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Jatropha in Mexico: Environmental and Social Impacts of an Incipient Biofuel Program

Margaret Skutsch, Centro de Investigaciones en Geografia Ambiental, Universidad Nacional Autonoma de Mexico
Emilio de los Rios, REMBIO, Mexico
Silvia Solis, Centro de Investigaciones en Ecosistemas, Universidad Nacional Autonoma de Mexico
Enrique Riegelhaupt, REMBIO, Mexico
Daniel Hinojosa, Centro de Investigaciones en Geografia Ambiental, Universidad Nacional Autonoma de Mexico
Sonya Gerfert, University of Twente, the Netherlands
Yan Gao, Centro de Investigaciones en Ecosistemas, Universidad Nacional Autonoma de Mexico
Omar Masera, Centro de Investigaciones en Ecosistemas, Universidad Nacional Autonoma de Mexico

DOI: http://dx.doi.org/10.5751/ES-04448-160411

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Abstract

Three case studies from Mexico are presented in which the impacts of the recent introduction of jatropha cultivation for biodiesel production are examined. In Chiapas and Michoacan, local social and environmental impacts were assessed using interviews with key informants and questionnaires directed at three groups of stakeholders: jatropha cultivators, farmers in the same areas who are not cultivating jatropha, and laborers on jatropha farms. Results show that the farmers are primarily motivated to participate by the subsidies offered in a government program in the first 2 years, rather than any proven economic benefit. Our farm budget study indicated that profits would be marginal for these farmers. However, no cases of land alienation were involved, and impacts on food security and deforestation are currently not significant. Employment opportunities for landless laborers have increased in areas where jatropha is now grown. The program is only in its third year currently, so these outcomes would need to be reexamined as it develops. In Yucatan, production is mainly in the hands of commercial companies, using estates formerly under low-intensity grazing and secondary forest. A carbon balance analysis indicated that there may be a significant loss of carbon stocks associated with jatropha plantation establishment on these estates. Depending on the maturity of the forest regrowth and the intensity of jatropha production, the carbon payback period varies from 2 to 14 years, although, in some scenarios, the carbon debt may never be recovered.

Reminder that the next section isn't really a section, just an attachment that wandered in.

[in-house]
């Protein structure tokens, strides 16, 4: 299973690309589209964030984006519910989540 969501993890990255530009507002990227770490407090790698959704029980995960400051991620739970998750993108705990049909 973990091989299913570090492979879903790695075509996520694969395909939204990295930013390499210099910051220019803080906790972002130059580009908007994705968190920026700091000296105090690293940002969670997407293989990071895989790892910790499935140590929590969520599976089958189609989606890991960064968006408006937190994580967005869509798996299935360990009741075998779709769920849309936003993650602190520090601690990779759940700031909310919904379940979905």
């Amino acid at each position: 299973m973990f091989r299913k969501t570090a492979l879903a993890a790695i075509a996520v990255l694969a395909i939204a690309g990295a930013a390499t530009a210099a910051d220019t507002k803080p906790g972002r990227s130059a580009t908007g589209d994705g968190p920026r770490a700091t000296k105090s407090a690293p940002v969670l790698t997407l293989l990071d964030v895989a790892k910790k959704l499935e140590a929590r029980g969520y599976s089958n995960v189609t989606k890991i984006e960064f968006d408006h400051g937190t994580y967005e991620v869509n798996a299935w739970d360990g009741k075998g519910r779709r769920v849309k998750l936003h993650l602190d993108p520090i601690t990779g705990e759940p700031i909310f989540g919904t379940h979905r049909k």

Key words

biodiesel; carbon balance; estates; smallholders; sustainability
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Ecology and Society. ISSN: 1708-3087